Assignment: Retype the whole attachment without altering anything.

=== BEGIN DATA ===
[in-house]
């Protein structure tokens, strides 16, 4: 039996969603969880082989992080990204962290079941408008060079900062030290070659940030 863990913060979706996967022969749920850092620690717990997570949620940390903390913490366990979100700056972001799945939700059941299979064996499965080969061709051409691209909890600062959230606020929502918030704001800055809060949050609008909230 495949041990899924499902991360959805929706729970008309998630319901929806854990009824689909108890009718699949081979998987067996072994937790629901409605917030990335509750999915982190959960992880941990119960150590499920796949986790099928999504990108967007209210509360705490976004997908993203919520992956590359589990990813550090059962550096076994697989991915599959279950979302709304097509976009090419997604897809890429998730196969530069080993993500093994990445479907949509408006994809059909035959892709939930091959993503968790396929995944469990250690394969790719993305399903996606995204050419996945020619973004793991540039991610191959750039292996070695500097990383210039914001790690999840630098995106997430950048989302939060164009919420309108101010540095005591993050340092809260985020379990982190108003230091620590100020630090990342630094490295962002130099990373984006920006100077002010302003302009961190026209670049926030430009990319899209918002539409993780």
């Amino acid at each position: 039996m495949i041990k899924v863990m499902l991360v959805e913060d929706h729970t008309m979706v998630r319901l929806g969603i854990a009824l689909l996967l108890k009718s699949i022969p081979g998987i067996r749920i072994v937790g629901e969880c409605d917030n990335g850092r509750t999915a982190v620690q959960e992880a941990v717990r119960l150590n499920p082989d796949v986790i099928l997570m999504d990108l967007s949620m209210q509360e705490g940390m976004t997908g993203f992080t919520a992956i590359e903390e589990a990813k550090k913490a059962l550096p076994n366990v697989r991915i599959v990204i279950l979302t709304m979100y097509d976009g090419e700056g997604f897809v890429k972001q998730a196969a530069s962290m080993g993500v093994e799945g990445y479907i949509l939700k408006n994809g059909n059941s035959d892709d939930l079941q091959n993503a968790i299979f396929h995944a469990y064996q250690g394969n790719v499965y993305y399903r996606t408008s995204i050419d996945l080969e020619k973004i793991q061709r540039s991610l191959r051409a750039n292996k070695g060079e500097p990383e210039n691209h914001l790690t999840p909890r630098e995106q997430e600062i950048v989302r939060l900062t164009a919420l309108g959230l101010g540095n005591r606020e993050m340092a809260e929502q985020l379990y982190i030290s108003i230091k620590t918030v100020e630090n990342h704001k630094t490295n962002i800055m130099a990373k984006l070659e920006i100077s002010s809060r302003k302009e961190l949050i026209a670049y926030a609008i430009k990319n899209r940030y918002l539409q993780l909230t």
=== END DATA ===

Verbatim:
[in-house]
């Protein structure tokens, strides 16, 4: 039996969603969880082989992080990204962290079941408008060079900062030290070659940030 863990913060979706996967022969749920850092620690717990997570949620940390903390913490366990979100700056972001799945939700059941299979064996499965080969061709051409691209909890600062959230606020929502918030704001800055809060949050609008909230 495949041990899924499902991360959805929706729970008309998630319901929806854990009824689909108890009718699949081979998987067996072994937790629901409605917030990335509750999915982190959960992880941990119960150590499920796949986790099928999504990108967007209210509360705490976004997908993203919520992956590359589990990813550090059962550096076994697989991915599959279950979302709304097509976009090419997604897809890429998730196969530069080993993500093994990445479907949509408006994809059909035959892709939930091959993503968790396929995944469990250690394969790719993305399903996606995204050419996945020619973004793991540039991610191959750039292996070695500097990383210039914001790690999840630098995106997430950048989302939060164009919420309108101010540095005591993050340092809260985020379990982190108003230091620590100020630090990342630094490295962002130099990373984006920006100077002010302003302009961190026209670049926030430009990319899209918002539409993780």
């Amino acid at each position: 039996m495949i041990k899924v863990m499902l991360v959805e913060d929706h729970t008309m979706v998630r319901l929806g969603i854990a009824l689909l996967l108890k009718s699949i022969p081979g998987i067996r749920i072994v937790g629901e969880c409605d917030n990335g850092r509750t999915a982190v620690q959960e992880a941990v717990r119960l150590n499920p082989d796949v986790i099928l997570m999504d990108l967007s949620m209210q509360e705490g940390m976004t997908g993203f992080t919520a992956i590359e903390e589990a990813k550090k913490a059962l550096p076994n366990v697989r991915i599959v990204i279950l979302t709304m979100y097509d976009g090419e700056g997604f897809v890429k972001q998730a196969a530069s962290m080993g993500v093994e799945g990445y479907i949509l939700k408006n994809g059909n059941s035959d892709d939930l079941q091959n993503a968790i299979f396929h995944a469990y064996q250690g394969n790719v499965y993305y399903r996606t408008s995204i050419d996945l080969e020619k973004i793991q061709r540039s991610l191959r051409a750039n292996k070695g060079e500097p990383e210039n691209h914001l790690t999840p909890r630098e995106q997430e600062i950048v989302r939060l900062t164009a919420l309108g959230l101010g540095n005591r606020e993050m340092a809260e929502q985020l379990y982190i030290s108003i230091k620590t918030v100020e630090n990342h704001k630094t490295n962002i800055m130099a990373k984006l070659e920006i100077s002010s809060r302003k302009e961190l949050i026209a670049y926030a609008i430009k990319n899209r940030y918002l539409q993780l909230t």